An enhanced end-to-end drone solution
Innolea decided to bring on the UX11 Ag for various reasons, including its efficient operational characteristics, its highly accurate images with centimeter-level precision, and its MicaSense RedEdge MX multispectral sensor.
The Delair UX11 Ag is a small fixed-wing drone that reduces Innolea’s turnaround time to provide detailed surveys of their intensive field trial operations. With its speed of deployment and flight, the drone maps a larger number of plots in one single flight. 1,000 plots can be covered in a 10 minute flight with the UX11, and if the mission planning is included the time in the field is only 45 minutes. Using traditional methods to cover the same work, Innolea would need 10 working days in the fields.
Once airborne, real time monitoring with on-board calculation of Normalized Difference Vegetation Index (NDVI) and red, green, and blue (RGB) gives Innolea’s teams the flexibility to adjust flights and camera setting, as well as run a first visual assessment of the trial status while they are in the fields. As a result, the UX11 Ag ROI is extremely high, enabling them to see a payback in as little as a few flights.
In addition, its ease of use makes the drone faster to set-up and deploy. “After a short training period by Delair, we were quick to adopt the drone, which is a very simple, easy-to-assemble and easy-to-carry system,” recalls Pierre George.
Another interesting feature for Innolea on the UX11 Ag is the integrated multispectral camera that allows the drone system to realize high quality, precise and repeatable plant measurements.
“With the UX11 Ag camera featuring the multispectral MicaSense RedEdge MX sensor, we can extract the most popular traits to monitor the plant behavior over the whole life cycle, such as the leaf chlorophyll content and the green biomass that are direct indicators of the plant’s vigor,” says Pierre George.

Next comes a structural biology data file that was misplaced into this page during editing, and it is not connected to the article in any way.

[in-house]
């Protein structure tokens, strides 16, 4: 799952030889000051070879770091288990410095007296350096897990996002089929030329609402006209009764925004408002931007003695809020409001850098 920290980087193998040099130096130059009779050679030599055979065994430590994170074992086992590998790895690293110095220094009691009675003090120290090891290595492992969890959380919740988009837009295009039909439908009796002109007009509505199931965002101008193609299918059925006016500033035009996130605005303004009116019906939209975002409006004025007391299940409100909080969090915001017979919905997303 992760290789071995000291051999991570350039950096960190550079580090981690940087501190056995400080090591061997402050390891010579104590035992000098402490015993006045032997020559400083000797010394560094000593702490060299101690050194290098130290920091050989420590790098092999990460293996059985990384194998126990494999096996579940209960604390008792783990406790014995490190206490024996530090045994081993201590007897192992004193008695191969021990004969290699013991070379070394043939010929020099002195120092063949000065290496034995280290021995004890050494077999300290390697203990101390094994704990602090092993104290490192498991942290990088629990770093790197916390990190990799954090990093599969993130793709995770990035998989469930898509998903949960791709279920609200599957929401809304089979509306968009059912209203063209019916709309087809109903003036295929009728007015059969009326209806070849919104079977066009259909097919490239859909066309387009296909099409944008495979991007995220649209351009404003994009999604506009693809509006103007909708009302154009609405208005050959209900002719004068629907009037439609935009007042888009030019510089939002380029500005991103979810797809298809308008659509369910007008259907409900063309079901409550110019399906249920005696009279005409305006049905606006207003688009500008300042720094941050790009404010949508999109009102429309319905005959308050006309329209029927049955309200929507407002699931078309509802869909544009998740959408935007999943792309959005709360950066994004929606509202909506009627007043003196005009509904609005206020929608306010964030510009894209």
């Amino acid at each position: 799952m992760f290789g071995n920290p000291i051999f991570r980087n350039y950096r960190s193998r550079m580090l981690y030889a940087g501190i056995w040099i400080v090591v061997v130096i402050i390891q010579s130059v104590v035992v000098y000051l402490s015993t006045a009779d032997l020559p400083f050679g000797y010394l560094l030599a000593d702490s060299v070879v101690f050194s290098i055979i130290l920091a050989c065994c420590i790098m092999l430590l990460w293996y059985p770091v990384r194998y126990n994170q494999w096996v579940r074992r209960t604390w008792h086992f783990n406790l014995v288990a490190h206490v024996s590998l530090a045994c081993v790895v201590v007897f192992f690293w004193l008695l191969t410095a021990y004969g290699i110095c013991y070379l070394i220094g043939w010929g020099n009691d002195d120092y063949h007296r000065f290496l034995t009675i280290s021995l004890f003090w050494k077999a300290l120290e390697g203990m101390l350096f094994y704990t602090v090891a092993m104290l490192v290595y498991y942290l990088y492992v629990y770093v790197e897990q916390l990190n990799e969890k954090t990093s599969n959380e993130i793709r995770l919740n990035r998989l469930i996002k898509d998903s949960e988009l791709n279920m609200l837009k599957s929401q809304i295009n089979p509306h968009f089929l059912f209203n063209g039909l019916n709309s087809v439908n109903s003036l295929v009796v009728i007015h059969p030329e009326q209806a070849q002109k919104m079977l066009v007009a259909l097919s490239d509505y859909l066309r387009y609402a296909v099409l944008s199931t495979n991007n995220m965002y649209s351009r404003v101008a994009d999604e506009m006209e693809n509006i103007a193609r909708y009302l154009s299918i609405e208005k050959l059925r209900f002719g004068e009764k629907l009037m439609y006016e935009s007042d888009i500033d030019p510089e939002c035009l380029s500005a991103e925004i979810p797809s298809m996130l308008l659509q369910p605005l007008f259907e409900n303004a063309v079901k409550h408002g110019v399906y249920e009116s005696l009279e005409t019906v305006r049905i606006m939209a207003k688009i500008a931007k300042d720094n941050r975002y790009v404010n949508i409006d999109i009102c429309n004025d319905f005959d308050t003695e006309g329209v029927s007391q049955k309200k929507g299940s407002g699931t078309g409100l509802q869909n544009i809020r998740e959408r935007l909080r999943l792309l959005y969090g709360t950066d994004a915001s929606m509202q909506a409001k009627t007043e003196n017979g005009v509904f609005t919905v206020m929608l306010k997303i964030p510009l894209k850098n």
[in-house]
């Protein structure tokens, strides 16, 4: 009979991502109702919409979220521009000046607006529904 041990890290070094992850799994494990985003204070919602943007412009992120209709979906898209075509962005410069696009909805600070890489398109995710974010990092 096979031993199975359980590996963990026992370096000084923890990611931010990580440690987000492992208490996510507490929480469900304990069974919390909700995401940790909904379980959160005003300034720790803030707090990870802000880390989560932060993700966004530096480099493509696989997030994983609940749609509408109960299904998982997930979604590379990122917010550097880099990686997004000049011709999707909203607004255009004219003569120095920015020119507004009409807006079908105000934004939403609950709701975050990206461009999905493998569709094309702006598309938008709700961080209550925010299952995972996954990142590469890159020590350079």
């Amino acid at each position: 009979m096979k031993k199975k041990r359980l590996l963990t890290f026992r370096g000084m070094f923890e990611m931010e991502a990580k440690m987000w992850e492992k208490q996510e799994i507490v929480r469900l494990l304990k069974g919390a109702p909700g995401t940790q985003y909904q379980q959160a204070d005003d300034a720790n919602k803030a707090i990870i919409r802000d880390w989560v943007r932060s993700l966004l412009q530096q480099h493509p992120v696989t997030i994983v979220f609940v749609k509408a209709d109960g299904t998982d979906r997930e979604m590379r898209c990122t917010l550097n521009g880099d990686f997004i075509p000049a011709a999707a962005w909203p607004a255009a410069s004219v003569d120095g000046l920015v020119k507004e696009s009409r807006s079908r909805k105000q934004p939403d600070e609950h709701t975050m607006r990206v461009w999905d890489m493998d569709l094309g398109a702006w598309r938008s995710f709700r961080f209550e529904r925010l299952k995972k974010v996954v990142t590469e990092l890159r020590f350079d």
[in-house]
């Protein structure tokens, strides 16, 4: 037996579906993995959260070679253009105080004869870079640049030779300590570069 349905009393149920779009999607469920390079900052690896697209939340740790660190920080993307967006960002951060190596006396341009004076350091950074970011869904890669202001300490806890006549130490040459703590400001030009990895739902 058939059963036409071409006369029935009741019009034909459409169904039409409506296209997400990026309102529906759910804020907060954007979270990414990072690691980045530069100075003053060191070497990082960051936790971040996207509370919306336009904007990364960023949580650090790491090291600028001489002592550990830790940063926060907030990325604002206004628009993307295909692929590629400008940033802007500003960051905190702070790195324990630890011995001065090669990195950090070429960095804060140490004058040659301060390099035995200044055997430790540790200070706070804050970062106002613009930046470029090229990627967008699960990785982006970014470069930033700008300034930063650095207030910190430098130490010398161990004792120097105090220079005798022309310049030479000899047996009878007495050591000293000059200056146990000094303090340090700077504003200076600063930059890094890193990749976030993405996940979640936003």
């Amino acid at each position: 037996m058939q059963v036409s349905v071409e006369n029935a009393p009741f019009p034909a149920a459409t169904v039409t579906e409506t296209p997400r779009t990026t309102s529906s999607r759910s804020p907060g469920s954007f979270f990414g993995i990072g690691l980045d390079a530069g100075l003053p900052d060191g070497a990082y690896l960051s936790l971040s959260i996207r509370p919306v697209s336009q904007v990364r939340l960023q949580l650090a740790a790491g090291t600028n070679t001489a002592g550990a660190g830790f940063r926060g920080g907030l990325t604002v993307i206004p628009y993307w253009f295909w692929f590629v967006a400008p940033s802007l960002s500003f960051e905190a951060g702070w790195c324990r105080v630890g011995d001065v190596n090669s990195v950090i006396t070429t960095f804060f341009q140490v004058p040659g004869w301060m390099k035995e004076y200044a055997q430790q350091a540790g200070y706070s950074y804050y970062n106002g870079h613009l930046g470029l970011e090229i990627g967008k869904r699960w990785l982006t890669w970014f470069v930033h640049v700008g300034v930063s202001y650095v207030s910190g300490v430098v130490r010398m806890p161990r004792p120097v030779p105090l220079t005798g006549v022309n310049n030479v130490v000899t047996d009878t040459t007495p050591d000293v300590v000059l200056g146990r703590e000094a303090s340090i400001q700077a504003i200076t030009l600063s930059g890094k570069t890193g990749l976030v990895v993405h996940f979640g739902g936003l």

In order to measure sunflower or rapeseed plants’ various responses to heat, nitrogen or pests, Innolea has also collaborated with Delair to explore new crop notation approaches that meet their specific research needs. This includes additional vegetation index that are chosen to be relevant to the characteristics of the new varieties that are targeted.
Once an experiment is complete, Innolea can upload the aerial images collected by the drone onto an aerial data managementcloud platform and get real-time access, during the entire crop season, to advanced analytics. At the end of an experimental inspection, they can upload terabytes of images, yet only process and analyze the most relevant ones.
They have access to a set of tools for visual analysis and mapping of fields – with collaborative annotations and delineation capacities.